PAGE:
Judge Dismisses Government Seizure Attempt Of Tewksbury Motel

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On Nov. 9, owner Russ Caswell stands outside his Motel Caswell in Tewksbury. (Winslow Townson/AP)
On Nov. 9, owner Russ Caswell stands outside his Motel Caswell in Tewksbury. (Winslow Townson/AP)

In what is being called a triumph for property rights, a federal judge in Boston has rejected the federal government's attempt to seize a family-owned motel in Tewksbury under a controversial civil forfeiture law.

The owners of Motel Caswell have never been charged with any crimes and have never come under police suspicion. But in a trial last November, the U.S. attorney's office sought to take the property because it alleged the motel — the building — had "facilitated" drug crimes.

"I'm in shock right now," said 69-year-old Russell Caswell Thursday. "Been three and a half years of this garbage. Takes a while to comprehend it's finally over with."

Caswell had all his savings tied in the motel that charges $57 a night for a room. He never had any trouble getting license renewals from the town. He'd never received any warnings from the police when he got a letter from the U.S. attorney's office a few years ago announcing they were coming after his property because of crimes committed by some of his guests.

At trial, federal prosecutors introduced information about 15 specific drug-related incidents that occurred in a 14 year period. "It should be noted" wrote Magistrate Judge Judith Dein in Thursday's decision, that during that time period, Caswell had rented out 196,000 rooms.

"I don't know how I can see through the doors," Caswell said last November in reference to the fact that those alleged crimes took place in closed rooms.

Now, even after winning, Caswell can't forget his years under threat.

"You've just been going through this stuff every day thinking about it, scratching your head like, 'What the heck is this all about?' You know? 'Where'd this come from?' It's just hard to believe this stuff can happen to people when you've done absolutely nothing," Caswell said. "And they even say I've done nothing."

The judge concluded that there was no evidence that Caswell knew of any drug activities, which he did not report to the police.

After spending $100,000 defending himself, Caswell turned to the Institute of Justice, a libertarian public-interest law firm. Scott Bullock, who defended him, says the judge pulled no punches.

"She saw Russ as someone who did all he could do to try to prevent drug crimes on his property," Bullock said. "And she recognized he had no control of what people did behind closed doors out of the view of him and his employees."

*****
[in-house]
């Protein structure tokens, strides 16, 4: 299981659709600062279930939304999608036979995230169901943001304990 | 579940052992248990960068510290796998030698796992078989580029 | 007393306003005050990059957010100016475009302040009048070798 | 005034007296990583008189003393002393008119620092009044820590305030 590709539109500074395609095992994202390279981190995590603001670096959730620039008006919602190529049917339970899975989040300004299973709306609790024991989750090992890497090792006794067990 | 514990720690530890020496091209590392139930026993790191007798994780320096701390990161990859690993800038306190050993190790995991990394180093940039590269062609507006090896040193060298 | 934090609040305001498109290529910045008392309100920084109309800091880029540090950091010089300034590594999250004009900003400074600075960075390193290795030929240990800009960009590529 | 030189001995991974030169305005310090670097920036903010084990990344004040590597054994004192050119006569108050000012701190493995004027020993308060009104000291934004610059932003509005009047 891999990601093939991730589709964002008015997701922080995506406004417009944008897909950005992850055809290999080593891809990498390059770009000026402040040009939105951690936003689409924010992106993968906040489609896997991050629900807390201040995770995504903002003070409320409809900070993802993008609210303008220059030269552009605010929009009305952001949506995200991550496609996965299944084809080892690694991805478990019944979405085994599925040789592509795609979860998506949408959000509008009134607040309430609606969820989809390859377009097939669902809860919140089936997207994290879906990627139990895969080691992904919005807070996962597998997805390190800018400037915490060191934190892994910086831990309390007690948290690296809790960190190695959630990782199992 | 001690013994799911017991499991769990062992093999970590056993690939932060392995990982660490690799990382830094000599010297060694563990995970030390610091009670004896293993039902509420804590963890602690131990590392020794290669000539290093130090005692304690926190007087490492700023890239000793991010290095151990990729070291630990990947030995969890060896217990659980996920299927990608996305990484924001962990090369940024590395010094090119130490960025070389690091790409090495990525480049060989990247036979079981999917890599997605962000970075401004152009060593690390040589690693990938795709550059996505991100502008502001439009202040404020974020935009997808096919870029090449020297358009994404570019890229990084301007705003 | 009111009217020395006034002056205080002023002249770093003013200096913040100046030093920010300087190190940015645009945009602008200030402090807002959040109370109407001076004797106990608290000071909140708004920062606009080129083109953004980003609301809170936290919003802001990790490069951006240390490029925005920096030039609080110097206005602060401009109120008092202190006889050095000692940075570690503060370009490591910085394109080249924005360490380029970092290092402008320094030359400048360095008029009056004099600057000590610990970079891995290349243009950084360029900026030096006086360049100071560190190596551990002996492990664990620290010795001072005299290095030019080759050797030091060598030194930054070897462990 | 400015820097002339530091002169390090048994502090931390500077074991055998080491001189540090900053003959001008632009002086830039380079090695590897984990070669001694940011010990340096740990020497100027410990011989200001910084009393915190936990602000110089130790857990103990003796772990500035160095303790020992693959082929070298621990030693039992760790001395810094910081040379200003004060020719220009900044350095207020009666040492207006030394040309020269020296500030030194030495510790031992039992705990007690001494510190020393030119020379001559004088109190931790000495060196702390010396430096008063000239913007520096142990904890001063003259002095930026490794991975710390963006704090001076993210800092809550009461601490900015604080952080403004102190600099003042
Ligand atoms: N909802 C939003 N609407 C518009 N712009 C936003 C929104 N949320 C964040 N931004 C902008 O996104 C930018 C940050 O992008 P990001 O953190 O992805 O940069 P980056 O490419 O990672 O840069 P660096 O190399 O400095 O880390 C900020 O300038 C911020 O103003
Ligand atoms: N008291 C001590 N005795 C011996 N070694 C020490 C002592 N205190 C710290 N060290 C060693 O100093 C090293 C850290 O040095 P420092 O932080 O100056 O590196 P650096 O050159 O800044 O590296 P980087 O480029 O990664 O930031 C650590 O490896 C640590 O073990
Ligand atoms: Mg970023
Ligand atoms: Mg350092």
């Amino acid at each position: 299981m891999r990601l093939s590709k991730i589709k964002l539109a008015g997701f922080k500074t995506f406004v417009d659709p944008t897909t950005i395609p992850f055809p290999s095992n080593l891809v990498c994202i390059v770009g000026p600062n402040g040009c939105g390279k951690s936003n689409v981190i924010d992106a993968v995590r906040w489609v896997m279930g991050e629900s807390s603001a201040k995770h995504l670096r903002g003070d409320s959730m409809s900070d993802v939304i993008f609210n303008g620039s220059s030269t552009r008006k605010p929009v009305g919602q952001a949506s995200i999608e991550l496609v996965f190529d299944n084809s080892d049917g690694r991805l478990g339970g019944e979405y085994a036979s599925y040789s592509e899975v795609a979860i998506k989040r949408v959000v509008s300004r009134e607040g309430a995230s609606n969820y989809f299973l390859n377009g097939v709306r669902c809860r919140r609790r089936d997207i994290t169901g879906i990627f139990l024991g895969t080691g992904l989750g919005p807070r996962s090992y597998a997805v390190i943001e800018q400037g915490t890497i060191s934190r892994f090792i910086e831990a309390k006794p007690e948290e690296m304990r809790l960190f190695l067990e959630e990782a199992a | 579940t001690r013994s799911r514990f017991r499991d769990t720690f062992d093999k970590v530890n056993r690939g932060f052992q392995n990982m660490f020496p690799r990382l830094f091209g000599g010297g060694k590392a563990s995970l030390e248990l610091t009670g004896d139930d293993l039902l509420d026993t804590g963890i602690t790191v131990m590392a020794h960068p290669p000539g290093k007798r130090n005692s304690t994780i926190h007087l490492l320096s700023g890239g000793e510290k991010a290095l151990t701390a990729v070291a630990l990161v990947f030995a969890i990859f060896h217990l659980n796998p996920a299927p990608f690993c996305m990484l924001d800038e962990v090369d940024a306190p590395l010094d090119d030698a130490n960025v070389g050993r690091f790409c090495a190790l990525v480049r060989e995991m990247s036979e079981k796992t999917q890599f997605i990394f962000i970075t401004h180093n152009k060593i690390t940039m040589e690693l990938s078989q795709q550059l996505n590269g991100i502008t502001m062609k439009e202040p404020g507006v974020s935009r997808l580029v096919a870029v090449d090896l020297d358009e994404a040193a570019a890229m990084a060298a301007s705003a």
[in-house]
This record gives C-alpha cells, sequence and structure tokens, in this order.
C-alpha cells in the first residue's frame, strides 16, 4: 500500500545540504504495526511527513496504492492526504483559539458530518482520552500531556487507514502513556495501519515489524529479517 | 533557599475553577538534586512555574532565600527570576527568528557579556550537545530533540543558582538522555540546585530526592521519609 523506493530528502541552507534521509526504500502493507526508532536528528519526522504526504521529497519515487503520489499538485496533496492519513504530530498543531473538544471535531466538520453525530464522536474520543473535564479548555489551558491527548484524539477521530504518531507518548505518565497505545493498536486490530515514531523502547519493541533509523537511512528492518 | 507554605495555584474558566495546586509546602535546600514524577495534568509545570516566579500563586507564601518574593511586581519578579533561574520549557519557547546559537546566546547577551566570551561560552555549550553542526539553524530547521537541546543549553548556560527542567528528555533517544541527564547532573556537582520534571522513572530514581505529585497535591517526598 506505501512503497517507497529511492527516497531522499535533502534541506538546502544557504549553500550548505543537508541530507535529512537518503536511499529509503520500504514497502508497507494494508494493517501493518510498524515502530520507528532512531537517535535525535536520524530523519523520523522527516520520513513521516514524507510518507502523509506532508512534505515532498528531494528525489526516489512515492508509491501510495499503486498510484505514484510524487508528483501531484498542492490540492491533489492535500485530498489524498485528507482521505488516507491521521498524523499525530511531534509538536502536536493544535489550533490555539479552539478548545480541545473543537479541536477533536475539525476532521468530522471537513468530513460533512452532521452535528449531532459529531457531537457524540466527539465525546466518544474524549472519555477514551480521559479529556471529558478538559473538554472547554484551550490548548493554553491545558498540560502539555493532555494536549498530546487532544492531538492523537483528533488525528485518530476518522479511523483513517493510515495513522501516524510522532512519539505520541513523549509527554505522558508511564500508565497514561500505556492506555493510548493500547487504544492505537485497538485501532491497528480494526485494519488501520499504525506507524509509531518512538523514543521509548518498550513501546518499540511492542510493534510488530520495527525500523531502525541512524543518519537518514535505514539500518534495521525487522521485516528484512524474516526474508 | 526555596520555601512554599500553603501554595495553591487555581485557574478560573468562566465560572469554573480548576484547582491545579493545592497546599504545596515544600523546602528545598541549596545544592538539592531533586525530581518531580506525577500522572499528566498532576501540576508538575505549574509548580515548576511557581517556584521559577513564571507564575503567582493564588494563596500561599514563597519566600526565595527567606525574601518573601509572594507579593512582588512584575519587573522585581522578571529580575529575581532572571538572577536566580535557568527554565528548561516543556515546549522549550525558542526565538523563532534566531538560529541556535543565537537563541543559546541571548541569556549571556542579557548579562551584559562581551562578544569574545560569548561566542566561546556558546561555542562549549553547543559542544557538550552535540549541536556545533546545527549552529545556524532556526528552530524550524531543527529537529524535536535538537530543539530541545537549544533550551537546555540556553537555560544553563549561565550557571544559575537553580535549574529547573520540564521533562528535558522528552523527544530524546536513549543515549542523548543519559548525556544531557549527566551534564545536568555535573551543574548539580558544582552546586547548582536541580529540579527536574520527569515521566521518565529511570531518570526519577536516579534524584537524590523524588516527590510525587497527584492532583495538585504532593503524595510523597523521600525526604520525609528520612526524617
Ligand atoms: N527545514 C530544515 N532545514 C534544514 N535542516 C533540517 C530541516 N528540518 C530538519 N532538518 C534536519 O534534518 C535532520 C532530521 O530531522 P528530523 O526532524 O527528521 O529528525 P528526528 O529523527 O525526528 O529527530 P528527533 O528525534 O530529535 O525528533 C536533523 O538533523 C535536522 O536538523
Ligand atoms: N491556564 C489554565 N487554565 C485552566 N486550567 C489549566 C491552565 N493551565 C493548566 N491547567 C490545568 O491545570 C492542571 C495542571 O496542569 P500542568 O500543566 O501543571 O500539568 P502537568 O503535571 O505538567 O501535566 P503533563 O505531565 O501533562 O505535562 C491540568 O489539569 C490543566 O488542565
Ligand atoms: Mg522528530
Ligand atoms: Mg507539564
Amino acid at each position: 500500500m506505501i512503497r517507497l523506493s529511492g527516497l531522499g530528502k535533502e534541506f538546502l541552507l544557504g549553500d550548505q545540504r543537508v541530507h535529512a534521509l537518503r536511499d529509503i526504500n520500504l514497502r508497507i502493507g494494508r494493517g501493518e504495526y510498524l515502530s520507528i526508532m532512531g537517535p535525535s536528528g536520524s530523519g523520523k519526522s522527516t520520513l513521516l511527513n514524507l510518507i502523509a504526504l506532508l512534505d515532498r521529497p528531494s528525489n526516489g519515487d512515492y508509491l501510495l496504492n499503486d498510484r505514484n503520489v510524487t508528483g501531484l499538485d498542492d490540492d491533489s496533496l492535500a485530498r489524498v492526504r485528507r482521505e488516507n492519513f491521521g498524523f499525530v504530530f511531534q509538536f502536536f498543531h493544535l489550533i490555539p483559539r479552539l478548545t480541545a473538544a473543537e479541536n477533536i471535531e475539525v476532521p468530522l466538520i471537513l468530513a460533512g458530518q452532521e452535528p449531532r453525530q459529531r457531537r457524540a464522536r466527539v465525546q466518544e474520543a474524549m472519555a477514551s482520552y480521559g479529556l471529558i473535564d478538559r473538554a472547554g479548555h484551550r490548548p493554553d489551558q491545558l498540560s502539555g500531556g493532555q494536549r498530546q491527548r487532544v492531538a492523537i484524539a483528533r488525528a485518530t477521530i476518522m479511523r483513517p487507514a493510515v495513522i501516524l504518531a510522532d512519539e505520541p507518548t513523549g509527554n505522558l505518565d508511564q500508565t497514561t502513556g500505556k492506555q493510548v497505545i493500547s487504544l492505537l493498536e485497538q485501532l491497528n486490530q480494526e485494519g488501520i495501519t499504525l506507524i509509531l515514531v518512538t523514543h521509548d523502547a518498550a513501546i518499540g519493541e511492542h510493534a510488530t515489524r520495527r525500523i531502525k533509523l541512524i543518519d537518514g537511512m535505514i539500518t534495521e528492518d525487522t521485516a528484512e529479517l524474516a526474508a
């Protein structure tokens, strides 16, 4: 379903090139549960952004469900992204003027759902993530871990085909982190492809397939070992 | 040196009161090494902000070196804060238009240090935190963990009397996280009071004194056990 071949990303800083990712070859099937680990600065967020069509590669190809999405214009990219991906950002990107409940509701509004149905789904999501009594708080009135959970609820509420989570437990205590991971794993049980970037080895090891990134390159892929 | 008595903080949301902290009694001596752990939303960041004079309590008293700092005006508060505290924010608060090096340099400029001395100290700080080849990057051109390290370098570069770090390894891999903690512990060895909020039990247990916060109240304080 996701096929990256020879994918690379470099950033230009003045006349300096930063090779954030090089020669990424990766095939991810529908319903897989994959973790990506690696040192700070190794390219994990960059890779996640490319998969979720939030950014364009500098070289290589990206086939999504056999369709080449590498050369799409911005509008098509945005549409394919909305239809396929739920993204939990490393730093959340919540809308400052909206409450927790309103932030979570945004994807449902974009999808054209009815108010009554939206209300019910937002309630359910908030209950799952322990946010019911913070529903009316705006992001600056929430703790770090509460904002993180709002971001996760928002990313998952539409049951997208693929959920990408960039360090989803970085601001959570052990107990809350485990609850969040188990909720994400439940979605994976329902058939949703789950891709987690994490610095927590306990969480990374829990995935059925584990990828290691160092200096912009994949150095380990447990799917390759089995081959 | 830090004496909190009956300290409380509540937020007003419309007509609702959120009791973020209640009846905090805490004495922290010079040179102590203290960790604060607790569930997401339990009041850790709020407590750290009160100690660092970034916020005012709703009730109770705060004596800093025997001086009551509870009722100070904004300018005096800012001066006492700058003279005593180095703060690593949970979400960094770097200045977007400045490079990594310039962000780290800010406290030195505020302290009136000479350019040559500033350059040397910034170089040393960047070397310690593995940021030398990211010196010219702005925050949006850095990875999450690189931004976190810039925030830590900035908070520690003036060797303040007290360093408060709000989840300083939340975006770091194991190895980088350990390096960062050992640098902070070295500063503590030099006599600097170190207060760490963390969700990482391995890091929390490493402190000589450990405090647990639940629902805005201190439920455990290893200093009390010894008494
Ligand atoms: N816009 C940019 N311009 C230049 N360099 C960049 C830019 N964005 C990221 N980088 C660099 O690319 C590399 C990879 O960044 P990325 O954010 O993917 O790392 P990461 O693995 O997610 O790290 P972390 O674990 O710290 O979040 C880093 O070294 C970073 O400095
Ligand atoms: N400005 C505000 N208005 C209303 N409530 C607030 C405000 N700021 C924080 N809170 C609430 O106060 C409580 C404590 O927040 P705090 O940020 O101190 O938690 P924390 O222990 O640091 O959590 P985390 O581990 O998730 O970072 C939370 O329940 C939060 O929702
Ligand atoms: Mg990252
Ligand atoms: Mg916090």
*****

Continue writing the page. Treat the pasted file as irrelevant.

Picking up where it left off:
Judge Dein faulted the government for engaging in "gross exaggeration," misstatements of fact and "highly derogatory argument."

"Punishing Mr. Caswell by forfeiting the Motel obviously would not punish those engaged in the criminal conduct," Judge Dein wrote.

During the four-day trial in November, U.S. Attorney Carmen Ortiz released a statement saying her office wanted to send a message by going after the motel. But just up the street from the mom-and-pop-run Motel Caswell, the Motel 6, Walmart and Home Depot had all experienced a similar rate of drug crimes, according to Caswell’s attorneys, without the government going after them.

"I mean, the government's got all the money in the world to throw at these things and they just bully people is what it is," Caswell said. "And it's completely wrong. It's just not American."

The idea to go after the Motel Caswell sprung from the Drug Enforcement Administration, the trial revealed. The DEA has an agent who testified his job is to seek out targets for forfeiture by watching television news and reading newspapers. When he finds a property where drug crimes occur he goes to the Registry of Deeds. Finding the Motel Caswell had no mortgage and was worth almost $1.5 million, the DEA teamed up with the Tewksbury Police, who were offered 80 percent of the taking, the agent testified.

After widespread criticism following the death of defendant Aaron Swartz, Ortiz has been dealt a second major setback in two weeks. Bullock accuses her of abusing a draconian power of civil forfeiture.

"This case epitomizes what an aggressive U.S. attorney wielding these laws can do to a small and even innocent property owner like Russ Caswell," Bullock said.

The U.S. attorney's office says it is reviewing the decision. Having lost its effort to take the Motel Caswell, the government is now obligated to pay for both Caswell's legal expenses and the legal work of the Institute of Justice, which will come to at least $500,000.

This post was updated with Morning Edition feature content.

This article was originally published on January 24, 2013.

This program aired on January 24, 2013.

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David Boeri Senior Reporter
Now retired, David Boeri was a senior reporter at WBUR.



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